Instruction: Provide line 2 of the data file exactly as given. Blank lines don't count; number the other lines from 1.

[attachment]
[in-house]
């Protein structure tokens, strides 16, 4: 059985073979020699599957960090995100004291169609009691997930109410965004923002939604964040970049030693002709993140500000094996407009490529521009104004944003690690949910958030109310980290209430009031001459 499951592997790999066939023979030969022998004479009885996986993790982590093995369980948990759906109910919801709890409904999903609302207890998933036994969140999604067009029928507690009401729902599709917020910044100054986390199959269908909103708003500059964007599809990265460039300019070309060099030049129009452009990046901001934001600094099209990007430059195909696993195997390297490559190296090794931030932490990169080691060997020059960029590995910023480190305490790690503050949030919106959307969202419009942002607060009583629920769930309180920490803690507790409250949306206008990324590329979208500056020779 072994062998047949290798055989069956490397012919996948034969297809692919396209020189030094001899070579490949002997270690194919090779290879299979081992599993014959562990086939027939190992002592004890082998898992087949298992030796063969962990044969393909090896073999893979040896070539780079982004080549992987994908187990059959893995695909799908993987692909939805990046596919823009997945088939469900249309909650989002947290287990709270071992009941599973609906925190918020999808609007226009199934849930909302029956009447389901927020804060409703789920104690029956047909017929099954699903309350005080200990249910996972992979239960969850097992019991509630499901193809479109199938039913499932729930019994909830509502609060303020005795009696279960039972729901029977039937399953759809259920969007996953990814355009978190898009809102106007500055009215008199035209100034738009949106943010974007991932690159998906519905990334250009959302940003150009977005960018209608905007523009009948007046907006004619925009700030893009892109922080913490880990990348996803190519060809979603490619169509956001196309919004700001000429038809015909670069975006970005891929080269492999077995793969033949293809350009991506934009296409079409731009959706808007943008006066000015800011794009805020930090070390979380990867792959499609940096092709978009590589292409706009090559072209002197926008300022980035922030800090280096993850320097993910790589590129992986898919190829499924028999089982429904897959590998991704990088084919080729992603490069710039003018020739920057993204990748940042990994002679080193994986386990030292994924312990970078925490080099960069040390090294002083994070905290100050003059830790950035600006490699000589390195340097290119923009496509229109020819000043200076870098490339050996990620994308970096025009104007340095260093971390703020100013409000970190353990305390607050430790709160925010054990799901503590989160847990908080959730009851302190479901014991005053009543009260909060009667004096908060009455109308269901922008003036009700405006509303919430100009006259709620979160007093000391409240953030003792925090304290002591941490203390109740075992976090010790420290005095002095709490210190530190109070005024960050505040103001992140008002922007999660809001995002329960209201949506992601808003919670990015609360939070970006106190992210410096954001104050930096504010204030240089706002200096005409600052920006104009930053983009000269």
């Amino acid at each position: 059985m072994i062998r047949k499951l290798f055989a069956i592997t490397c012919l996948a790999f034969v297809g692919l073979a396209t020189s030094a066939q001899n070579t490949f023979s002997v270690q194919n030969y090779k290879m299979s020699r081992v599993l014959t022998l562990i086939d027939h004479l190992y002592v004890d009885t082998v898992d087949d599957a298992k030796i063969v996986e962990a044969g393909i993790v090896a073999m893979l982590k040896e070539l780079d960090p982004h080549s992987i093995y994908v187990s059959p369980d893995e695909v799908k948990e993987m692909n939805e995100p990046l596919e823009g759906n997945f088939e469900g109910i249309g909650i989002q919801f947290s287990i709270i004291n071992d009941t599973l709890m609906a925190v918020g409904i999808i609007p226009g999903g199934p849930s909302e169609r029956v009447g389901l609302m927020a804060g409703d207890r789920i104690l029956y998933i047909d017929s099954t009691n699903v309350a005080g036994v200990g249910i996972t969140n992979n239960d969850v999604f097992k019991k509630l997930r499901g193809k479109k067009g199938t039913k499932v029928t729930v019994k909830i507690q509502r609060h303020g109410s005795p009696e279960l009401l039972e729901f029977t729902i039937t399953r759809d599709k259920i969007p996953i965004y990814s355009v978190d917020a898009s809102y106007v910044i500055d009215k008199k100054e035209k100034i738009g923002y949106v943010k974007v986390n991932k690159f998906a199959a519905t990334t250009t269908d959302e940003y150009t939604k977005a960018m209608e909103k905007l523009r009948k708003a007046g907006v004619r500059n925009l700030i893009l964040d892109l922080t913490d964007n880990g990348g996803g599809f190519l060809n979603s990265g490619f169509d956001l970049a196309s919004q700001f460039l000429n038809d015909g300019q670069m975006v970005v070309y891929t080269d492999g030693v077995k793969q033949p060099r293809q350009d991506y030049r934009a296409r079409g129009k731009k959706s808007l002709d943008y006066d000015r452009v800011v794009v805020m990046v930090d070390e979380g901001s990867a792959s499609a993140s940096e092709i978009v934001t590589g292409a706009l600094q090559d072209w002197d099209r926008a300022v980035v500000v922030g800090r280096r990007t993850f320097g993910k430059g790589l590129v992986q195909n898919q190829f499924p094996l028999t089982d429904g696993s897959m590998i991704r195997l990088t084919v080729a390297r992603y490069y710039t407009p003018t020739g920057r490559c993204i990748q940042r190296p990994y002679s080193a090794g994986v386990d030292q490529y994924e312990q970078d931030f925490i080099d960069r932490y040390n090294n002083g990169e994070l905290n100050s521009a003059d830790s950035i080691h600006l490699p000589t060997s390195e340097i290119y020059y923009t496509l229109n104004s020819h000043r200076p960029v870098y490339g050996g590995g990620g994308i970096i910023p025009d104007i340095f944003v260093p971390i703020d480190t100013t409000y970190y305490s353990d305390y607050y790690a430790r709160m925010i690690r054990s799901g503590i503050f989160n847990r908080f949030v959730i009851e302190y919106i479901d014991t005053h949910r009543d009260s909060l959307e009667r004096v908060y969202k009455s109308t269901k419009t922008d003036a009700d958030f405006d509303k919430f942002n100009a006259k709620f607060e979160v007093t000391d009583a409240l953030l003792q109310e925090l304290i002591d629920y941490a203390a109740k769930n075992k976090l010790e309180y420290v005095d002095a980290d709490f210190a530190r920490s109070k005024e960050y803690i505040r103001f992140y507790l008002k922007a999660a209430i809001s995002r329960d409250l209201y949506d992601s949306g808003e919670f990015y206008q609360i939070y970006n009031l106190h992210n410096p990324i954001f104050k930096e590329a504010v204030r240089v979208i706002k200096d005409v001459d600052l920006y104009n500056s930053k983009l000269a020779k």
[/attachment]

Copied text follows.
């Protein structure tokens, strides 16, 4: 059985073979020699599957960090995100004291169609009691997930109410965004923002939604964040970049030693002709993140500000094996407009490529521009104004944003690690949910958030109310980290209430009031001459 499951592997790999066939023979030969022998004479009885996986993790982590093995369980948990759906109910919801709890409904999903609302207890998933036994969140999604067009029928507690009401729902599709917020910044100054986390199959269908909103708003500059964007599809990265460039300019070309060099030049129009452009990046901001934001600094099209990007430059195909696993195997390297490559190296090794931030932490990169080691060997020059960029590995910023480190305490790690503050949030919106959307969202419009942002607060009583629920769930309180920490803690507790409250949306206008990324590329979208500056020779 072994062998047949290798055989069956490397012919996948034969297809692919396209020189030094001899070579490949002997270690194919090779290879299979081992599993014959562990086939027939190992002592004890082998898992087949298992030796063969962990044969393909090896073999893979040896070539780079982004080549992987994908187990059959893995695909799908993987692909939805990046596919823009997945088939469900249309909650989002947290287990709270071992009941599973609906925190918020999808609007226009199934849930909302029956009447389901927020804060409703789920104690029956047909017929099954699903309350005080200990249910996972992979239960969850097992019991509630499901193809479109199938039913499932729930019994909830509502609060303020005795009696279960039972729901029977039937399953759809259920969007996953990814355009978190898009809102106007500055009215008199035209100034738009949106943010974007991932690159998906519905990334250009959302940003150009977005960018209608905007523009009948007046907006004619925009700030893009892109922080913490880990990348996803190519060809979603490619169509956001196309919004700001000429038809015909670069975006970005891929080269492999077995793969033949293809350009991506934009296409079409731009959706808007943008006066000015800011794009805020930090070390979380990867792959499609940096092709978009590589292409706009090559072209002197926008300022980035922030800090280096993850320097993910790589590129992986898919190829499924028999089982429904897959590998991704990088084919080729992603490069710039003018020739920057993204990748940042990994002679080193994986386990030292994924312990970078925490080099960069040390090294002083994070905290100050003059830790950035600006490699000589390195340097290119923009496509229109020819000043200076870098490339050996990620994308970096025009104007340095260093971390703020100013409000970190353990305390607050430790709160925010054990799901503590989160847990908080959730009851302190479901014991005053009543009260909060009667004096908060009455109308269901922008003036009700405006509303919430100009006259709620979160007093000391409240953030003792925090304290002591941490203390109740075992976090010790420290005095002095709490210190530190109070005024960050505040103001992140008002922007999660809001995002329960209201949506992601808003919670990015609360939070970006106190992210410096954001104050930096504010204030240089706002200096005409600052920006104009930053983009000269």